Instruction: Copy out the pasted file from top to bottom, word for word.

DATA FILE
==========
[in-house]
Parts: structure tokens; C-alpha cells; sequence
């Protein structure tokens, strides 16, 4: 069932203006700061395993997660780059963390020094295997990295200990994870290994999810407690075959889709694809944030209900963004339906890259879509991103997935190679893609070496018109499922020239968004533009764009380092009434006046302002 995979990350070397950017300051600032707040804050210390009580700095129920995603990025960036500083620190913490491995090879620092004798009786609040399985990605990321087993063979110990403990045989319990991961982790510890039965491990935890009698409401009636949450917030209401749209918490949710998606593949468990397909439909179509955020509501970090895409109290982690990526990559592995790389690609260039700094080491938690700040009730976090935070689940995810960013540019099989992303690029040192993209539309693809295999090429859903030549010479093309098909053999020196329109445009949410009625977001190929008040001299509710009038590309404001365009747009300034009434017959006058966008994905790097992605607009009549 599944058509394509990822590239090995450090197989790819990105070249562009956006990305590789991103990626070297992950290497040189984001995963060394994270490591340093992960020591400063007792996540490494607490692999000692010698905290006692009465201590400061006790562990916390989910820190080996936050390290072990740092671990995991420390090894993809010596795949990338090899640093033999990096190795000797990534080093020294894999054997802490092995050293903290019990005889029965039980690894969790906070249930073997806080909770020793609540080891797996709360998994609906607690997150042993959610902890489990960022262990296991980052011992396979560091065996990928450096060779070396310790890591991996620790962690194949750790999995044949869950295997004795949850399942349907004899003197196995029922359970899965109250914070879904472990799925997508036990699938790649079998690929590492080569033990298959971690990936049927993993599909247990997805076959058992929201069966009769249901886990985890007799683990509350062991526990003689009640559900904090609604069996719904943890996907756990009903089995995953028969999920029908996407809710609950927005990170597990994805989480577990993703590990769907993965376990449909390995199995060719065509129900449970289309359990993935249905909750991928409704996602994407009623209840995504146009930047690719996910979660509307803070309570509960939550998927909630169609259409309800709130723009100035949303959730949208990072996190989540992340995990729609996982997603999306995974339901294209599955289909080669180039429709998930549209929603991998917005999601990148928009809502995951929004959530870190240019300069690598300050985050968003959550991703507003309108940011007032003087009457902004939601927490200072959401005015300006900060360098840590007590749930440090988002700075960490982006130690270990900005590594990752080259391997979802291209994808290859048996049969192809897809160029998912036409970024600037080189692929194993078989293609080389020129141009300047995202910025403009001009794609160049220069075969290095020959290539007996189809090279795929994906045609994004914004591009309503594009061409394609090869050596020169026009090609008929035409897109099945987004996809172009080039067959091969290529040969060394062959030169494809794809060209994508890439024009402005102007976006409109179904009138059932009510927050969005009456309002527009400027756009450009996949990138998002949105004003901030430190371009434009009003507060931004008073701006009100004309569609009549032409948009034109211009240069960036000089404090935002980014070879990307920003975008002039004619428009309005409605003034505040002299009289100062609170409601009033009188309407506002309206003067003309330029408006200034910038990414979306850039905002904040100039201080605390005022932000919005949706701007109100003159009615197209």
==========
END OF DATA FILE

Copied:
[in-house]
Parts: structure tokens; C-alpha cells; sequence
């Protein structure tokens, strides 16, 4: 069932203006700061395993997660780059963390020094295997990295200990994870290994999810407690075959889709694809944030209900963004339906890259879509991103997935190679893609070496018109499922020239968004533009764009380092009434006046302002 995979990350070397950017300051600032707040804050210390009580700095129920995603990025960036500083620190913490491995090879620092004798009786609040399985990605990321087993063979110990403990045989319990991961982790510890039965491990935890009698409401009636949450917030209401749209918490949710998606593949468990397909439909179509955020509501970090895409109290982690990526990559592995790389690609260039700094080491938690700040009730976090935070689940995810960013540019099989992303690029040192993209539309693809295999090429859903030549010479093309098909053999020196329109445009949410009625977001190929008040001299509710009038590309404001365009747009300034009434017959006058966008994905790097992605607009009549 599944058509394509990822590239090995450090197989790819990105070249562009956006990305590789991103990626070297992950290497040189984001995963060394994270490591340093992960020591400063007792996540490494607490692999000692010698905290006692009465201590400061006790562990916390989910820190080996936050390290072990740092671990995991420390090894993809010596795949990338090899640093033999990096190795000797990534080093020294894999054997802490092995050293903290019990005889029965039980690894969790906070249930073997806080909770020793609540080891797996709360998994609906607690997150042993959610902890489990960022262990296991980052011992396979560091065996990928450096060779070396310790890591991996620790962690194949750790999995044949869950295997004795949850399942349907004899003197196995029922359970899965109250914070879904472990799925997508036990699938790649079998690929590492080569033990298959971690990936049927993993599909247990997805076959058992929201069966009769249901886990985890007799683990509350062991526990003689009640559900904090609604069996719904943890996907756990009903089995995953028969999920029908996407809710609950927005990170597990994805989480577990993703590990769907993965376990449909390995199995060719065509129900449970289309359990993935249905909750991928409704996602994407009623209840995504146009930047690719996910979660509307803070309570509960939550998927909630169609259409309800709130723009100035949303959730949208990072996190989540992340995990729609996982997603999306995974339901294209599955289909080669180039429709998930549209929603991998917005999601990148928009809502995951929004959530870190240019300069690598300050985050968003959550991703507003309108940011007032003087009457902004939601927490200072959401005015300006900060360098840590007590749930440090988002700075960490982006130690270990900005590594990752080259391997979802291209994808290859048996049969192809897809160029998912036409970024600037080189692929194993078989293609080389020129141009300047995202910025403009001009794609160049220069075969290095020959290539007996189809090279795929994906045609994004914004591009309503594009061409394609090869050596020169026009090609008929035409897109099945987004996809172009080039067959091969290529040969060394062959030169494809794809060209994508890439024009402005102007976006409109179904009138059932009510927050969005009456309002527009400027756009450009996949990138998002949105004003901030430190371009434009009003507060931004008073701006009100004309569609009549032409948009034109211009240069960036000089404090935002980014070879990307920003975008002039004619428009309005409605003034505040002299009289100062609170409601009033009188309407506002309206003067003309330029408006200034910038990414979306850039905002904040100039201080605390005022932000919005949706701007109100003159009615197209």